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Public provides comments on Gregory Canyon landfill permit application

Published Feb. 6, 2013
One of the speakers at the Gregory Canyon landfill public hearing held Jan. 31 at the California Center for the Arts in Escondido expresses his opinion on the issues the Corps should consider while determining whether or not to issue an environmental permit that will allow work on the landfill to proceed.

One of the speakers at the Gregory Canyon landfill public hearing held Jan. 31 at the California Center for the Arts in Escondido expresses his opinion on the issues the Corps should consider while determining whether or not to issue an environmental permit that will allow work on the landfill to proceed.

Bill Miller (left) and Col. Mark Toy (center) listen to testimony about the proposed Gregory Canyon landfill provided during the public hearing held Jan. 31 at the California Center for the Arts in Escondido. Nearly 80 speakers spoke in favor of and in opposition to the Corps approving the permit.

Bill Miller (left) and Col. Mark Toy (center) listen to testimony about the proposed Gregory Canyon landfill provided during the public hearing held Jan. 31 at the California Center for the Arts in Escondido. Nearly 80 speakers spoke in favor of and in opposition to the Corps approving the permit.

ESCONDIDO, Calif. -- Nearly 400 people attended a public hearing Jan. 31 at the California Center for the Arts here on a permit application for the proposed Gregory Canyon landfill near Pala, providing scientific data, historical information and personal perspective, both for and against the controversial project.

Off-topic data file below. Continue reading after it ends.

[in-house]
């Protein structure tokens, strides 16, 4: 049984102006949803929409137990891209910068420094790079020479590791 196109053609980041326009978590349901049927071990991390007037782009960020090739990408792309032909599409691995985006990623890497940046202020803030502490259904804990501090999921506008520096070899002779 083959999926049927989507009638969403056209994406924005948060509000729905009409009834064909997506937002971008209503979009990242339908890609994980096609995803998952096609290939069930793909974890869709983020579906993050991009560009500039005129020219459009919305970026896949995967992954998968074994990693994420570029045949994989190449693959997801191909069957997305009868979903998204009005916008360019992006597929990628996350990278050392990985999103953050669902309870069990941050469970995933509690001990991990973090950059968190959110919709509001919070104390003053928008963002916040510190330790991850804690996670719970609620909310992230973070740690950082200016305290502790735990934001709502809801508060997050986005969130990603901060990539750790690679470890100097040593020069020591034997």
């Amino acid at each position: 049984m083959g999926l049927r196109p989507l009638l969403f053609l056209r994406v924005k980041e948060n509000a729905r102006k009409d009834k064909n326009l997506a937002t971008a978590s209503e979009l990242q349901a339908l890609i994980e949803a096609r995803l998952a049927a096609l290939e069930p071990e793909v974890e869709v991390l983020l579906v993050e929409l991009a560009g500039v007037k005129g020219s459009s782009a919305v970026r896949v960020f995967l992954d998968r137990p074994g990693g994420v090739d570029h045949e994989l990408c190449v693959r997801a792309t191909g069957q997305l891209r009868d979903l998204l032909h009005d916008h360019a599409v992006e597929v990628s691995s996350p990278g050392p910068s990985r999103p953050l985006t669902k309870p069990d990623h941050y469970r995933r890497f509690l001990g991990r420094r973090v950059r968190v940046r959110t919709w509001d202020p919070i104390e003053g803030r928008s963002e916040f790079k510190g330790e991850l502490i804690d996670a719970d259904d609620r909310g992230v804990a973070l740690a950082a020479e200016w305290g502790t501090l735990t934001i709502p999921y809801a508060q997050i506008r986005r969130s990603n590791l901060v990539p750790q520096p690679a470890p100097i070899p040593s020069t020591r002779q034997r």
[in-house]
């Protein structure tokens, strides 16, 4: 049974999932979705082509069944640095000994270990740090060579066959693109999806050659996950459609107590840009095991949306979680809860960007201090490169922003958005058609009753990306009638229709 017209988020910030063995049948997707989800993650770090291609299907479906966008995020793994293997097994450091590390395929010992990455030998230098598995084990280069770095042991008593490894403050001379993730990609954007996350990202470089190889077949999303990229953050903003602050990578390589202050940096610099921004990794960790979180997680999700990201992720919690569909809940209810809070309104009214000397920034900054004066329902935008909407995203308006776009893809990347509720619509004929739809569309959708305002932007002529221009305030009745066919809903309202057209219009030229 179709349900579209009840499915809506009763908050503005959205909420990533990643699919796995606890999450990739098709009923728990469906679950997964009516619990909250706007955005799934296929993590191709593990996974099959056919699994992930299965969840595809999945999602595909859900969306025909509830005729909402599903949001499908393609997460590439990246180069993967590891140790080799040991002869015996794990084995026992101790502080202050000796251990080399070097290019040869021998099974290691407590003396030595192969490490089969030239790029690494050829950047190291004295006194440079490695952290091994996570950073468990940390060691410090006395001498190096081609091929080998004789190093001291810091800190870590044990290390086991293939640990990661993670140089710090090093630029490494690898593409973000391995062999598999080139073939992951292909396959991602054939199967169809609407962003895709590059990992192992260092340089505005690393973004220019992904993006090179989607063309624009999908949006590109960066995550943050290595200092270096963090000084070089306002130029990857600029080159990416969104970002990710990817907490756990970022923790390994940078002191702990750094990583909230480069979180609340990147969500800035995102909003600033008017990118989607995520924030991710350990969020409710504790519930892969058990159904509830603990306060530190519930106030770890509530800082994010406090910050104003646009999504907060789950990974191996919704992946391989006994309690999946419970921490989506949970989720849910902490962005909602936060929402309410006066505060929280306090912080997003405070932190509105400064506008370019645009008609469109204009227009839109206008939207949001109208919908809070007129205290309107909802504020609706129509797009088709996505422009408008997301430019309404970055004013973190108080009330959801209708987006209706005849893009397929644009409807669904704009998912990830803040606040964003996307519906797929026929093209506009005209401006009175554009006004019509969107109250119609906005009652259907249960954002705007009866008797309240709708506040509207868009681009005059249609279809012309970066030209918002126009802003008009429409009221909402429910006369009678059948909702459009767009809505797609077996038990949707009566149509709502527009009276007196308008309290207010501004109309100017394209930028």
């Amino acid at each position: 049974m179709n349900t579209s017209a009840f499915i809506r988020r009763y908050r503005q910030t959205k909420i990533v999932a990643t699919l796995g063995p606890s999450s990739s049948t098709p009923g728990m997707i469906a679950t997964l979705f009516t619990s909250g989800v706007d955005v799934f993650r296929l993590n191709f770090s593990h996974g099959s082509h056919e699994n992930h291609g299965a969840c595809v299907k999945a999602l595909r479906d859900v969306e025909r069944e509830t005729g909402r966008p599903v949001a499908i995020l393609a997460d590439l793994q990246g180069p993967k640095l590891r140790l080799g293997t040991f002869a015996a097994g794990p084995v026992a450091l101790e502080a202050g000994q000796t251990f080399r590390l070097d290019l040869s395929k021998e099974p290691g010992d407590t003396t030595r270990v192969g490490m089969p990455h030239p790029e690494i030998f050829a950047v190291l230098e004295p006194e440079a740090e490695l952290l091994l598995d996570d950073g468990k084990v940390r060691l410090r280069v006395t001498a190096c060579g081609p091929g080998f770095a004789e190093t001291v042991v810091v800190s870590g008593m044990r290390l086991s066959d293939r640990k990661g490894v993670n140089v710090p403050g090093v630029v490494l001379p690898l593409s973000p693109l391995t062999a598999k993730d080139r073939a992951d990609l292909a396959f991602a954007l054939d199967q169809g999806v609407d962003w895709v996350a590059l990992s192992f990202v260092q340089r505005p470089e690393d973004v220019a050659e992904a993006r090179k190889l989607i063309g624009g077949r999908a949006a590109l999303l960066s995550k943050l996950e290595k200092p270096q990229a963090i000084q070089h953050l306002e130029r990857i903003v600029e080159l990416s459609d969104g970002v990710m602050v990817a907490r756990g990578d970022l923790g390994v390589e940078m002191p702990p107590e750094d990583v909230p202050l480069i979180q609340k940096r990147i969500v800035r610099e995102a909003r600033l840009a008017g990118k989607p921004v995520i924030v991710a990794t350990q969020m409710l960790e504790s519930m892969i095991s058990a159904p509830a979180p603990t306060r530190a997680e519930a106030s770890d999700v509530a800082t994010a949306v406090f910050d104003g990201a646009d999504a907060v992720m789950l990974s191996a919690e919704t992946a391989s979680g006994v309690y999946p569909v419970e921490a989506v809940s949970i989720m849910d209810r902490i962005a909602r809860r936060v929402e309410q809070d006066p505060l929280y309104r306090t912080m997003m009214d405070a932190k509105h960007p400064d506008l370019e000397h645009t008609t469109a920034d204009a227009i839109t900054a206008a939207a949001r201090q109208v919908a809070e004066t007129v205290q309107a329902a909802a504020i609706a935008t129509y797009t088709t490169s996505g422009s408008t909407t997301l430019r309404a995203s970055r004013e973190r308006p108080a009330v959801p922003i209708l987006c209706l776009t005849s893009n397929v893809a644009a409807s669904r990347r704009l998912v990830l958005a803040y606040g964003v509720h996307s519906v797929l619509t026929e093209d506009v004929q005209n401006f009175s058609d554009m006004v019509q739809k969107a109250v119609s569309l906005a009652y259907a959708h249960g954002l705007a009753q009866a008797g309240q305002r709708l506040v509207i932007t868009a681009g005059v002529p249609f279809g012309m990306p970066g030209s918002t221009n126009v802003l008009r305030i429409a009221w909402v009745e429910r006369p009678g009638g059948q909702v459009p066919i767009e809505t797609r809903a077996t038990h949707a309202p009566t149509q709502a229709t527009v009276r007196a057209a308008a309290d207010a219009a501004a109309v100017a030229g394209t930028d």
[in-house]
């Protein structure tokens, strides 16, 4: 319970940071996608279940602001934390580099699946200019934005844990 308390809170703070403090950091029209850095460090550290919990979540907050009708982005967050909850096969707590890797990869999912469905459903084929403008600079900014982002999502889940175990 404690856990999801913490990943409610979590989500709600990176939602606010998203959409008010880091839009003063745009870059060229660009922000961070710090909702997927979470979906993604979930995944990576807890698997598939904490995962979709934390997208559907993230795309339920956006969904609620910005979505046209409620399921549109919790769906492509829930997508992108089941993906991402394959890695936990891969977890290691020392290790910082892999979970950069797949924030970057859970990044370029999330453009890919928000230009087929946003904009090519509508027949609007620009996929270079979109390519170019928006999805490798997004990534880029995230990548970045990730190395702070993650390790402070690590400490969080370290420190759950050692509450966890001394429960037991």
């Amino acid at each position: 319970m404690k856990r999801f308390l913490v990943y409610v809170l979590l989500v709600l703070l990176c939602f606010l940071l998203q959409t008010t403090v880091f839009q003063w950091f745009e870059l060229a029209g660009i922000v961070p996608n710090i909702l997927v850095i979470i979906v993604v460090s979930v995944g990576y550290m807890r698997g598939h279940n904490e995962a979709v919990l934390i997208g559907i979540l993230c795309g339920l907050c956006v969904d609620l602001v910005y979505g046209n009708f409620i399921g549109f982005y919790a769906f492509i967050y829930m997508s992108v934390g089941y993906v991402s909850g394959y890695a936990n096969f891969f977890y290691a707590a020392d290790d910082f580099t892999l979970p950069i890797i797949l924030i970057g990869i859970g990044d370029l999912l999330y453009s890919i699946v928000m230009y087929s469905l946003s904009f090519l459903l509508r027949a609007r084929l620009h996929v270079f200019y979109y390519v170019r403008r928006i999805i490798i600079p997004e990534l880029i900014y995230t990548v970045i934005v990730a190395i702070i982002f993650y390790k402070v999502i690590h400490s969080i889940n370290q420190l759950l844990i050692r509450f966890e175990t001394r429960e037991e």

During the nearly three-and-a-half hour hearing, about 80 speakers representing elected officials, government agencies, business groups, environmental organizations and themselves gave comments to Col. Mark Toy, commander of the U.S. Army Corps of Engineers Los Angeles District, the agency in charge of issuing, modifying or denying the permit.

“As many of you know, we recently extended the public comment period to submit written comments until April 15th, giving agencies and the public an additional 60 days to comment,” Toy said in his introductory remarks. “The Corps will carefully and fully consider all comments that we receive for the proposed project as part of our final permit decision.”

The Corps held the hearing as part of the process to determine whether the proposed project is the least environmentally damaging practicable alternative for a San Diego County landfill that will receive up to one million tons of waste material annually and up to 30 million tons in total.

The review process will study impacts on water quality, endangered species, cultural resources, economics and flood hazards, among other issues.

“The Corps determined that this proposed project could result in significant impacts due to the nature and scope of the proposed activities involving impacts to Corps jurisdiction and therefore requires an Environmental Impact Statement or EIS,” Toy said.

Bill Miller, the Corps regulatory project manager for the Gregory Canyon permit application, described the ongoing process to attendees and moderated the public comment period.

“It was a good meeting with the public actively engaged,” Miller said. “They were passionate about their concerns and were willing participants in the process whether for or against. They really engaged in a healthy way.”

The Corps will continue to accept public comment on the matter until April 15. Comments can be sent to gregorycanyonEIS-SPL@usace.army.mil or to U.S. Army Corps of Engineers, Los Angeles District, Regulatory Division, Carlsbad Field Office, Attention: Gregory Canyon, 5010 Hidden Valley Road, Suite 105, Carlsbad, CA 92011.